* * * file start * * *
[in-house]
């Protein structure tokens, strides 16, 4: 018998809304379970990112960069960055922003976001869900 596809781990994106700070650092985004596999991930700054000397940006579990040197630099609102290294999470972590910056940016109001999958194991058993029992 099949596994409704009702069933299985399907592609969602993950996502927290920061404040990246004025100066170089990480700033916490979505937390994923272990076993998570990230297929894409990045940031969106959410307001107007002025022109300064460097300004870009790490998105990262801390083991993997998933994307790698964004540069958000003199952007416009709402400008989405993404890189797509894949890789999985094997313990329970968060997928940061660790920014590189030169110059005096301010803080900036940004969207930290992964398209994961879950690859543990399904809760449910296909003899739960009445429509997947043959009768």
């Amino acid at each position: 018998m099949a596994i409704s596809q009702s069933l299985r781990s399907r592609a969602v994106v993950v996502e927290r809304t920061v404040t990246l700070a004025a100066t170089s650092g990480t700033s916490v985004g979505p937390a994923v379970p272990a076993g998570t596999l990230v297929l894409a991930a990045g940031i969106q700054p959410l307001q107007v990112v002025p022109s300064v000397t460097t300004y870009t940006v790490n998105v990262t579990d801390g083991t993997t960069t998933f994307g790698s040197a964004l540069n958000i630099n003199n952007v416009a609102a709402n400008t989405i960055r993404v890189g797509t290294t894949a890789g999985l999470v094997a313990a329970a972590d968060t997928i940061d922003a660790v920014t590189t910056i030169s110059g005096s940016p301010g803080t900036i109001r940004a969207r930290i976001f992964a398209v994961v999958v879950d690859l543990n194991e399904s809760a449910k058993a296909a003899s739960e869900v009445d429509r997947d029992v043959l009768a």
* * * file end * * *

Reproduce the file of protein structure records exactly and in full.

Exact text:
[in-house]
């Protein structure tokens, strides 16, 4: 018998809304379970990112960069960055922003976001869900 596809781990994106700070650092985004596999991930700054000397940006579990040197630099609102290294999470972590910056940016109001999958194991058993029992 099949596994409704009702069933299985399907592609969602993950996502927290920061404040990246004025100066170089990480700033916490979505937390994923272990076993998570990230297929894409990045940031969106959410307001107007002025022109300064460097300004870009790490998105990262801390083991993997998933994307790698964004540069958000003199952007416009709402400008989405993404890189797509894949890789999985094997313990329970968060997928940061660790920014590189030169110059005096301010803080900036940004969207930290992964398209994961879950690859543990399904809760449910296909003899739960009445429509997947043959009768």
């Amino acid at each position: 018998m099949a596994i409704s596809q009702s069933l299985r781990s399907r592609a969602v994106v993950v996502e927290r809304t920061v404040t990246l700070a004025a100066t170089s650092g990480t700033s916490v985004g979505p937390a994923v379970p272990a076993g998570t596999l990230v297929l894409a991930a990045g940031i969106q700054p959410l307001q107007v990112v002025p022109s300064v000397t460097t300004y870009t940006v790490n998105v990262t579990d801390g083991t993997t960069t998933f994307g790698s040197a964004l540069n958000i630099n003199n952007v416009a609102a709402n400008t989405i960055r993404v890189g797509t290294t894949a890789g999985l999470v094997a313990a329970a972590d968060t997928i940061d922003a660790v920014t590189t910056i030169s110059g005096s940016p301010g803080t900036i109001r940004a969207r930290i976001f992964a398209v994961v999958v879950d690859l543990n194991e399904s809760a449910k058993a296909a003899s739960e869900v009445d429509r997947d029992v043959l009768a």